• Halawa Pummelo is a giant size (up to 16 pounds) red fleshed pummelo. It is very juicy, sweet, and pleasantly flavored with no bitter after taste.
  • Kishu is a low-acid tangerine variety from Japan. It is sweet tasting, with an easy to peel skin.

    Guava (Psidium Guava)
    The guava is a tropical American tree that is grown locally for its acidic pulp, which is processed into fruit juices, purees, jellies, jams, and syrups. Acid varieties with an abundance of pink pulp, such as Waikea, are valued for processing. Holmberg, Hong Kong Pink, Indonesian Seedless, and Crystal Seedless are sweet dessert types with low acid content that are valued for eating as a fresh fruit. Guavas are very hardy plants that are adaptable to various soils and climates in Hawaii. Plants seem to fruit well even with much neglect.

    Crystal Seedless
    Hong Kong Pink
    Indonesian Seedless
    Waiakea Sour
    Thai Pearl
    Holmberg
    Egyptian

    Mountain or Malay Apple (Syzygium malaccense)
    The mountain apple is a very refreshing fruit with an aromatic, pleasant taste. Known as Ohia apples by the Hawaiians, the handsome trees originally came from Malaysia and traveled throughout the Pacific in early polynesian times. Cultivars propagated vegetatively include Kingston, a very large, dark red, juicy fruit weighing up to one pound and Rookman, a long medium sized fruit with a sweetish flavor.

    Sugar Apple (Annona squamosa)
    The sugar apple is a small semi-deciduous tree from tropical America. The fruits, which are green, purple, or yellow skinned, look somewhat like a globe artichoke with many carpels which may separate when ripe. The white, soft flesh surrounding many seeds within the fruit has a sweet pleasant flavor and is aromatic. A seedless, green skinned variety from the Philippines is being propagated by grafting.

    Soursop (Annona muricata)
    The soursop is a fruit tree from the American tropics that is popularly grown for its juicy, aromatic fruits. The large 3 to 5 pound fruits are grown for its acid-sweet juice, which are processed into drinks and sherbets. Varieties include Whitman Fiberless, a more productive cultivar with delicious melting pulp, Dulce, a sweet variety with low acid content, and Miles 28, a Costa Rican variety with fruits as large as watermelons.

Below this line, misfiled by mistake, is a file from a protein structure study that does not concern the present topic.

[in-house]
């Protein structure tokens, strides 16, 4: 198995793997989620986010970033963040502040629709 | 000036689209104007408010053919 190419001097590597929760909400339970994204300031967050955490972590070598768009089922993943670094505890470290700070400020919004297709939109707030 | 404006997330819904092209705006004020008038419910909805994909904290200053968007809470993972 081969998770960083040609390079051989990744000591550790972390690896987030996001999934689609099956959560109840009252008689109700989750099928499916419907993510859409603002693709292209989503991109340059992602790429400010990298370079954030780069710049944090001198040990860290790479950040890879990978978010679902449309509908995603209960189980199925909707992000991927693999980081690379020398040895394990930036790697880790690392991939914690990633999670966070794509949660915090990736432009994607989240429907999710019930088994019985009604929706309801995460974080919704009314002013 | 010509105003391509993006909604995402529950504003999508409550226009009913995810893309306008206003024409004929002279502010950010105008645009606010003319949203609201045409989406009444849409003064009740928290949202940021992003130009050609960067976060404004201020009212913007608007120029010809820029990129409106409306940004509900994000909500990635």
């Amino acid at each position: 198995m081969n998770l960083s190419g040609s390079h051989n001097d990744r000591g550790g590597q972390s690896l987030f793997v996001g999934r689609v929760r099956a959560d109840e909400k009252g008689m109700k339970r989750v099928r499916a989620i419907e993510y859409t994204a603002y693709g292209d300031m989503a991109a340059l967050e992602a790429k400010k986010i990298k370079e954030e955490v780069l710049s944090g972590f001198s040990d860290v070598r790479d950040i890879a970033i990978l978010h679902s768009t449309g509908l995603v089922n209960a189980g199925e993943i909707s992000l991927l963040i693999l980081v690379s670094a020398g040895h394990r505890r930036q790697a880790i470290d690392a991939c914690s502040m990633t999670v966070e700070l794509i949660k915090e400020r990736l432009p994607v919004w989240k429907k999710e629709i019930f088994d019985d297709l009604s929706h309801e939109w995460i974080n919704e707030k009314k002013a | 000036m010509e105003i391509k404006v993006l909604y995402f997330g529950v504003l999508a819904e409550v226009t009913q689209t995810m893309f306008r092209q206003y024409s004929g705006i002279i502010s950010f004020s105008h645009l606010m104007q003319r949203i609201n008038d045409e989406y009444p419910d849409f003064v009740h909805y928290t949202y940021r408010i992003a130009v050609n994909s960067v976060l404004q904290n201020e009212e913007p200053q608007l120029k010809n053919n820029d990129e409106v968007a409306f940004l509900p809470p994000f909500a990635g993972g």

Wampi (Clausena lansium)
    The wampi is a very ornamental fruit tree with shiny compound leaves. It is a citrus relative from southern China. Small white flowers are borne in clusters at the branch tips prior to fruiting. The sweet, tart berries, which hang down in clusters, are highly esteemed in China. The fruit taste somewhat like kumquats and grapes.

    Small fruit trees for hedgerows or container plants

    Acerola (Malpighia punicifolia)
    This small, bushy tree from the West Indies is well known for its high vitamin C yielding fruits. The round, red fruits were once grown commercially on the Big Island and shipped to the mainland before the manufacture of cheaper synthetic ascorbic acid. The sweet varieties, such as Manoa Sweet, are preferred for eating fresh.

    Ara-Boi (Eugenia stipitata)
    A highly flavored acidic and aromatic fruit that makes a most delicious drink. Eaten out of hand, the fresh fruit itself is extremely sour; just the pulp from a single fruit about the size of a guava is needed to make a whole pitcher of juice by blending it together with water, sugar, and ice. This western Amazonia fruit grows from a 6 to 7 feet high bush.

    The ara tree bark is smooth with some scales; leaves are reddish when young, and the flowers are white with a greenish tint. The pulp is yellowish-white, moist, soft and sticky, aromatic, containing many seeds.

    Also called the Brazilian guava; although sharing the same family of Myrtaceae, ara-boi is of a different species and therefore not classified as a guava.

    Cabeluda (Myrciaria glomerata)
    This small.Brazilian shrub is a jaboticaba relative with pleasant tasting sweet yellow fruits. It usually starts bearing at about 3' in height.

    Jaboticaba (Myrciaria cauliflora)
    This small Brazilian tree produce round purplish-black fruit directly from its trunk and main branches. The fruits taste very much like rich grapes with thicker skins, and are used in every way in place of grapes in Brazil. The slow growing plants can be used as hedges or sculptured trees. This ornamental tree produces many crops throughout the year.

    Kaffir Lime (Citrus hystrix)